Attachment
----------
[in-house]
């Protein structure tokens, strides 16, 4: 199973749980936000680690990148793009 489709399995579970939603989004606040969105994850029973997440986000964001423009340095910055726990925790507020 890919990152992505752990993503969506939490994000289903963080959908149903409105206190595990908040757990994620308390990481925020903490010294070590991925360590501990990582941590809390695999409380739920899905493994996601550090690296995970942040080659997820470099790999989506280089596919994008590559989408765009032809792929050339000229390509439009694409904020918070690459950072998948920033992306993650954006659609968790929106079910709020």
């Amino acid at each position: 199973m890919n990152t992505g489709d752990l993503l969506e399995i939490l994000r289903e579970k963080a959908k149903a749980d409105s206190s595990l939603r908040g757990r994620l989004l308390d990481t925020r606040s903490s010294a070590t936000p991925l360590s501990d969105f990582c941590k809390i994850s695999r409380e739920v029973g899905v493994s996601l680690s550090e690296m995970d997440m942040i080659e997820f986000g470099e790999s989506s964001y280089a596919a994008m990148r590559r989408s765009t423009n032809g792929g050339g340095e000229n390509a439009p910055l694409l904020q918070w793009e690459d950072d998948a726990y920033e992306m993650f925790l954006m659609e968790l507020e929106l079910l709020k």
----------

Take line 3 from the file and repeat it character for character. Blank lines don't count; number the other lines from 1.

């Amino acid at each position: 199973m890919n990152t992505g489709d752990l993503l969506e399995i939490l994000r289903e579970k963080a959908k149903a749980d409105s206190s595990l939603r908040g757990r994620l989004l308390d990481t925020r606040s903490s010294a070590t936000p991925l360590s501990d969105f990582c941590k809390i994850s695999r409380e739920v029973g899905v493994s996601l680690s550090e690296m995970d997440m942040i080659e997820f986000g470099e790999s989506s964001y280089a596919a994008m990148r590559r989408s765009t423009n032809g792929g050339g340095e000229n390509a439009p910055l694409l904020q918070w793009e690459d950072d998948a726990y920033e992306m993650f925790l954006m659609e968790l507020e929106l079910l709020k």